Buying a property? – Building Act 2004 compliance
How should purchasers deal with the issues of Building Act Compliance when building work carried out on the dream home they wish to purchase does not have a Code of Compliance certificate issued by the local council office?
This situation frequently occurs because:
- The building work was carried out pre-1992, and the original local authority records are no longer available (eg Hawke’s Bay County Council); or
- An enthusiastic home handyman has carried out significant alterations to the property without applying for building consent; or
- The work has been carried out by a tradesman who has not followed up at the Council the correct building consent and compliance procedures.
In situation (a), it is recommended that a purchaser at least obtain a building report from a qualified building certifier, so they can be assured that there are no safety and sanitary issues they do not know about. That report will be useful when the property is on-sold at a later date. In situations (b) and (c), the Council will not issue a Code of Compliance Certificate but the owner can apply for a Certificate of Acceptance by submitting plans and details of the completed building work with qualified certification that the work has been done to the required building standard. If the work is not up to that standard, it will need to be remedied by the owner before a Certificate of Acceptance will be issued, and this could be expensive.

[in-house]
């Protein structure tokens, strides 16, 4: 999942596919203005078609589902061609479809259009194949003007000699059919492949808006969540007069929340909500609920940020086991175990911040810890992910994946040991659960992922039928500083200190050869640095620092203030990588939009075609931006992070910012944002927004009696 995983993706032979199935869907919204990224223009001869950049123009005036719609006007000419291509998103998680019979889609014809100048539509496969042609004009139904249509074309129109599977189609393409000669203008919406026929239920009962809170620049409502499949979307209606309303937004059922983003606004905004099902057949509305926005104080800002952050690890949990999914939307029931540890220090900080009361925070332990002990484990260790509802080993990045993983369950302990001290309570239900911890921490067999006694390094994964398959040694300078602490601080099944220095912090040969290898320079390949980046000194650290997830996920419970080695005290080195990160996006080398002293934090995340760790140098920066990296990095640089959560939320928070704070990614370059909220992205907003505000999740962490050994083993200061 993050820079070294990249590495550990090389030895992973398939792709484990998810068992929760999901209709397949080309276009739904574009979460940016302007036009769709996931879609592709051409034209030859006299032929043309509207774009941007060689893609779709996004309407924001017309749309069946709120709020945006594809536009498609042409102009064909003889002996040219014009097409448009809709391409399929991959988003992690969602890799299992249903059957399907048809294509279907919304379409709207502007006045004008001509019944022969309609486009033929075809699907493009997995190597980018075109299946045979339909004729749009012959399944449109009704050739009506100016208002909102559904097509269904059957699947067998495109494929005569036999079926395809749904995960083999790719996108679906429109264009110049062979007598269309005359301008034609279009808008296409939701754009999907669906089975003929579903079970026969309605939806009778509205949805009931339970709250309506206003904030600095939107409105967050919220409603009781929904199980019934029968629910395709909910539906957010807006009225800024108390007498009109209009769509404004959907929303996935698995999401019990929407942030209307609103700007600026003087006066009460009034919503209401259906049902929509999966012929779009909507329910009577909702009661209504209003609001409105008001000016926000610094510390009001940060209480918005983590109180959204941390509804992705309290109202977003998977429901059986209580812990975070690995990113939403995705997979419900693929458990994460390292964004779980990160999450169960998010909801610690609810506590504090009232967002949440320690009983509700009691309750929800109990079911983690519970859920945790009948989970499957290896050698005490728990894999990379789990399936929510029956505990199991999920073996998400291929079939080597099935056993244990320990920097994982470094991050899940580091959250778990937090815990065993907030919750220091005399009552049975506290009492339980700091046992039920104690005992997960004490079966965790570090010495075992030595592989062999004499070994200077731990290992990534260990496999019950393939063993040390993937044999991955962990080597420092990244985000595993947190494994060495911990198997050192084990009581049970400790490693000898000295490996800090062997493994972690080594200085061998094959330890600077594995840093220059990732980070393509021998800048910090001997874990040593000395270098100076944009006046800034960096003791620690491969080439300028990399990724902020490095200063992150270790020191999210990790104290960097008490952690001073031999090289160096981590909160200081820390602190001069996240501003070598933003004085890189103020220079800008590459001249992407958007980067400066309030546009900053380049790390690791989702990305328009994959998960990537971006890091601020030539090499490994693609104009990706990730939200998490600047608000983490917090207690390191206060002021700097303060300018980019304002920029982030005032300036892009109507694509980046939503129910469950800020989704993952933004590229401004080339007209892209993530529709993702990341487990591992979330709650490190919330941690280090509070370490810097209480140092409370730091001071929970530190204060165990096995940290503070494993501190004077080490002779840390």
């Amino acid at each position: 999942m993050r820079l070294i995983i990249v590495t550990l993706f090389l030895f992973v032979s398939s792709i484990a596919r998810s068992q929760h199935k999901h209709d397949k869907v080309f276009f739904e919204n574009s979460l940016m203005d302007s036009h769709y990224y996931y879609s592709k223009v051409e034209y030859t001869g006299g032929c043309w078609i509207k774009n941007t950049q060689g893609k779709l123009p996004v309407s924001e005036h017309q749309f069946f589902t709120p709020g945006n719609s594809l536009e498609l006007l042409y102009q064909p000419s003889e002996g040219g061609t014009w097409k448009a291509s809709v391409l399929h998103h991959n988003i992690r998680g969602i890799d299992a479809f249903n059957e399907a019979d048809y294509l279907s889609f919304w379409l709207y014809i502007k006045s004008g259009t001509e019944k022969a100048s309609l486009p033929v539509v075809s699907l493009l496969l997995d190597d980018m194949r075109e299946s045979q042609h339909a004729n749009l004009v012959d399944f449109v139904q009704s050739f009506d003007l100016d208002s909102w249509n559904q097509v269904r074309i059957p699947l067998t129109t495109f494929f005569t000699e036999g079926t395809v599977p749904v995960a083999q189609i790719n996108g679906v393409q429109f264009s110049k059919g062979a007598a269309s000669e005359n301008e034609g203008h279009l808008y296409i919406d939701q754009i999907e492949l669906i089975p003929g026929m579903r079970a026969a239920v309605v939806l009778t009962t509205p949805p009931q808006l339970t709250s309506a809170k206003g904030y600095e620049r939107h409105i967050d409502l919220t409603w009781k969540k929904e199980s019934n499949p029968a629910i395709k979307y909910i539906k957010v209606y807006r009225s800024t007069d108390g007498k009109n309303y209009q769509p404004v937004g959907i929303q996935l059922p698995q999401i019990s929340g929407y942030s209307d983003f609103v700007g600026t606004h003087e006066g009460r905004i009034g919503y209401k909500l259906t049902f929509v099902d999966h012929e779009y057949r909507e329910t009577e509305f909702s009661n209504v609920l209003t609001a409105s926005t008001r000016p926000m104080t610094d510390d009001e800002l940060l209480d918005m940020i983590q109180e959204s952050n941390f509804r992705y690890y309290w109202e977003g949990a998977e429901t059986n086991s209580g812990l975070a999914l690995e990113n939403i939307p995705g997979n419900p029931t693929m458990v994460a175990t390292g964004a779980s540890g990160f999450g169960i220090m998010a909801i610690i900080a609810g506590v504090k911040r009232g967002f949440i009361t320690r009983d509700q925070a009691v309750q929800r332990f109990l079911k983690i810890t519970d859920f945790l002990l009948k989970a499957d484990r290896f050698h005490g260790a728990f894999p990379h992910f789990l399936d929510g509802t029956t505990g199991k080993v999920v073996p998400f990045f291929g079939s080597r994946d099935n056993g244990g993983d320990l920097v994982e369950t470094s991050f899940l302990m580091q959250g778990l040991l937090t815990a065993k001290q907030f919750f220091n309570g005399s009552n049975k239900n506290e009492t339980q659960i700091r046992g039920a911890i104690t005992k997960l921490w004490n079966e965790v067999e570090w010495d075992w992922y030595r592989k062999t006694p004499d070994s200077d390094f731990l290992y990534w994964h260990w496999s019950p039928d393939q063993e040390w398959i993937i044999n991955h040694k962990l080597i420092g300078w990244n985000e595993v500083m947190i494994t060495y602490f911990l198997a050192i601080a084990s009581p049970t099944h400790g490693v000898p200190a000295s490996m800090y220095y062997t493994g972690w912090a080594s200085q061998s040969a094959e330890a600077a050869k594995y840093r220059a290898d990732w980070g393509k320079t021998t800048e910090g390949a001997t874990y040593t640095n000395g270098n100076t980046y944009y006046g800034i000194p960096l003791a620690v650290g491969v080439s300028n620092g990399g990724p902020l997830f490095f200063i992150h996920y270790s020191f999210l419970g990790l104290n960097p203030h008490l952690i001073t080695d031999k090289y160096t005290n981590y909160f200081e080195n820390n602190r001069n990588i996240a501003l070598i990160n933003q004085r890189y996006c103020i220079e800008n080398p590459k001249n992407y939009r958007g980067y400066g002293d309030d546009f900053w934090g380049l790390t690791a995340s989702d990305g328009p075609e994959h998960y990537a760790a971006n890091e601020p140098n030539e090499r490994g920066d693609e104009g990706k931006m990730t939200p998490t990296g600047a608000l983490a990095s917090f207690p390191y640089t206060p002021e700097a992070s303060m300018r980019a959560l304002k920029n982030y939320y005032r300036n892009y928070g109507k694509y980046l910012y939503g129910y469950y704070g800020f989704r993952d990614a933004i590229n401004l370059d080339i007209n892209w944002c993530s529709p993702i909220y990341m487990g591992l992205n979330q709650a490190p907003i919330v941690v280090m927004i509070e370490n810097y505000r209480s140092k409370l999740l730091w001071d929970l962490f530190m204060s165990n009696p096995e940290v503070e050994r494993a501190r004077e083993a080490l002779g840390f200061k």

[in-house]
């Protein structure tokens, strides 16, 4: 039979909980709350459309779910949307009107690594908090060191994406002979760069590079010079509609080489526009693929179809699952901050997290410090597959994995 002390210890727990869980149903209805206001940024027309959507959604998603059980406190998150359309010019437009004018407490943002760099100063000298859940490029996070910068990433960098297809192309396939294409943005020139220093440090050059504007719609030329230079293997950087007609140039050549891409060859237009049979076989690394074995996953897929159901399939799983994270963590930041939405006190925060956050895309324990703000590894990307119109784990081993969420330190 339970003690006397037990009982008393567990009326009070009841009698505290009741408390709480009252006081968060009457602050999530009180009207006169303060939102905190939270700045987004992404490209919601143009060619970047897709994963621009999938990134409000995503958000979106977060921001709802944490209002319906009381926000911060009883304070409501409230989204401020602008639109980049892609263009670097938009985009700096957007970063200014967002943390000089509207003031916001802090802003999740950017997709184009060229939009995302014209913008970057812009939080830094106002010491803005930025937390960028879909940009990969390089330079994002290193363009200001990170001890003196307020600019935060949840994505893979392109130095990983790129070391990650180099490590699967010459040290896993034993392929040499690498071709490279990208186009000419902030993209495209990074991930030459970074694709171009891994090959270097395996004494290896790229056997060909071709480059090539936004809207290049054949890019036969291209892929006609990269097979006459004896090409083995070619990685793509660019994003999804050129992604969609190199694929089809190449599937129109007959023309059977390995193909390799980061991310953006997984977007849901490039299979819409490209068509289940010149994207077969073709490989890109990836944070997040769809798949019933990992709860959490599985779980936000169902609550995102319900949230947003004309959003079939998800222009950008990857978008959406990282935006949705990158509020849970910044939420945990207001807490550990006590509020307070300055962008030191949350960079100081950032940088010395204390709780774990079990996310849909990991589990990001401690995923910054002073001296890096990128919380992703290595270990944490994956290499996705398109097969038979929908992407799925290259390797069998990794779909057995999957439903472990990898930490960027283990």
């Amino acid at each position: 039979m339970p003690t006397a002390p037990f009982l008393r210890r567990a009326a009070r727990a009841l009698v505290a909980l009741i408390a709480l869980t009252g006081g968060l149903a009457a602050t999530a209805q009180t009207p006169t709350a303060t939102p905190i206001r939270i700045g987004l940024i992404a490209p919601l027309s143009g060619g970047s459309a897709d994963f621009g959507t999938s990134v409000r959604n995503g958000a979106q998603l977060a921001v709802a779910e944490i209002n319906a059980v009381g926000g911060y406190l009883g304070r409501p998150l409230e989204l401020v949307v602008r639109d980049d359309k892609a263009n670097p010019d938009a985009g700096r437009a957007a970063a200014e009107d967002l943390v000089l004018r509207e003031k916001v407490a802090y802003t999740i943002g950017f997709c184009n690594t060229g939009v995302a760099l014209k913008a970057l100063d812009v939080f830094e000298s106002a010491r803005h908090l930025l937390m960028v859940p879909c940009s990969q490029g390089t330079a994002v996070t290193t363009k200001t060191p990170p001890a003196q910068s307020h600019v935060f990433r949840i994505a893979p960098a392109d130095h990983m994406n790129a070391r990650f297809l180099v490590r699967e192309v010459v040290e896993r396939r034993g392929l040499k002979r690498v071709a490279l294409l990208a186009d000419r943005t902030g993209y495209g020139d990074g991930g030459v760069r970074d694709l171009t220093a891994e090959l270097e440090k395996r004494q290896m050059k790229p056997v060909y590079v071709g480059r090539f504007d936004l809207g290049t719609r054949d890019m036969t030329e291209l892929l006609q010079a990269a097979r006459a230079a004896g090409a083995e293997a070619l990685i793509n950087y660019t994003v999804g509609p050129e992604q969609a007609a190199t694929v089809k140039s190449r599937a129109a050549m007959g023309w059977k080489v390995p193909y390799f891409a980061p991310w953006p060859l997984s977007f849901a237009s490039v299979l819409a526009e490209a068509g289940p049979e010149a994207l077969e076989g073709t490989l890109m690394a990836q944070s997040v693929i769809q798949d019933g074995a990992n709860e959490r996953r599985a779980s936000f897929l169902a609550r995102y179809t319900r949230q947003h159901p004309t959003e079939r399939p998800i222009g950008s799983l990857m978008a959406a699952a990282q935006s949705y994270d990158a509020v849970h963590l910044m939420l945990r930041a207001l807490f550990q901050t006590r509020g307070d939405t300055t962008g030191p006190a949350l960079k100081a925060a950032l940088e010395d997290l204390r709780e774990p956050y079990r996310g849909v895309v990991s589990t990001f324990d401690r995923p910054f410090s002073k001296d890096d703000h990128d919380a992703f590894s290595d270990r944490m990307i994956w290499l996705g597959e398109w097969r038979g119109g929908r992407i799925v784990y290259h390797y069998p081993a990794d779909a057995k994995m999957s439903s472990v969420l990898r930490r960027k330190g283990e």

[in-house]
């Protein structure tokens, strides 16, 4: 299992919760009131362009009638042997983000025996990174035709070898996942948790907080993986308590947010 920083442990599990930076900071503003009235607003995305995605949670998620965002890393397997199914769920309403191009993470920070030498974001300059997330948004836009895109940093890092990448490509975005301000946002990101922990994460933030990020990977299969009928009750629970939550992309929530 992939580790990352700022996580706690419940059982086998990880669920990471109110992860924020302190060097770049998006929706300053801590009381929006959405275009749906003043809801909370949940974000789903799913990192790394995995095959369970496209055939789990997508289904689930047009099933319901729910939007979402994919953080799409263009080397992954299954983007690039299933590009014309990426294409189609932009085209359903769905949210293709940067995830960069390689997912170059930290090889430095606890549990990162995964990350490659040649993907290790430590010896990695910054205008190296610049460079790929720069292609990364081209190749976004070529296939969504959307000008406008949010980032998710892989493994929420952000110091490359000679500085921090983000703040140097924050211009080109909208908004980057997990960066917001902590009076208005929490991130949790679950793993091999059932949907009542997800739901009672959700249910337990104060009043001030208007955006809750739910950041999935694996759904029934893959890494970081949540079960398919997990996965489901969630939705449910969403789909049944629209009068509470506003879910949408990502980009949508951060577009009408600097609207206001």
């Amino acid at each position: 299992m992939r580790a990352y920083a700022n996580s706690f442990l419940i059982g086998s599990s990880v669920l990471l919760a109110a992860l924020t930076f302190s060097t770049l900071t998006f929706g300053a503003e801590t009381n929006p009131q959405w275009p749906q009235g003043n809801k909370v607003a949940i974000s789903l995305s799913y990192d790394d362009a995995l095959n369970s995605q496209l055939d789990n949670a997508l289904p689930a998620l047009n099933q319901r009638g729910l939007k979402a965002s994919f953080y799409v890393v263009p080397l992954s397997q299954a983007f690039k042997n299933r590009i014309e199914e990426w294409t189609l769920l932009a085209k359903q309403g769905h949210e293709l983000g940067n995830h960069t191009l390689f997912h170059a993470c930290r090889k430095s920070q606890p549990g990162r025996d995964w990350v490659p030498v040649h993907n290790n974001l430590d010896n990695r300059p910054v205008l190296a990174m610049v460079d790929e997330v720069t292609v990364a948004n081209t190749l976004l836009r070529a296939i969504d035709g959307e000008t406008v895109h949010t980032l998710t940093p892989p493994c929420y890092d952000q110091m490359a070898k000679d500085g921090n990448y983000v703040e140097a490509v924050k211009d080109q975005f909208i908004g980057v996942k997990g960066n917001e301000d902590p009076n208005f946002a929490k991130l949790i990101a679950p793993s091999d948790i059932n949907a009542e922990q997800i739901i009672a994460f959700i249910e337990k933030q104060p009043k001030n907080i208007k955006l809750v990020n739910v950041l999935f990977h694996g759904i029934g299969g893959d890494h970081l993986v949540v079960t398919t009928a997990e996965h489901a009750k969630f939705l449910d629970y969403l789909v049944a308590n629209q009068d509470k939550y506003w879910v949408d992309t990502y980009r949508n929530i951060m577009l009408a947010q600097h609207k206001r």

The existence of minor, uncertified work, however, does not mean that the property is not saleable or that remedial work needs to be undertaken immediately. If the Council refuses to issue a Code of Compliance certificate, they may issue a section 95A letter stating reasons why no Code of Compliance has been issued, but stop short of requiring any penalty to be paid or any mandatory building work undertaken. In this situation, a purchaser will have notice on the Council file that non-compliant work exists and they may choose to proceed with the purchase of the property, having full knowledge of the nature of those non-compliant works. In situations (b) and (c), the vendor would need to modify the standard warranty provisions of the agreement for sale and purchase, which state that any work carried out by the vendor has required building consents and Compliance certification.
Guides to the law
Here are links to the New Zealand Law Society law awareness pamphlets.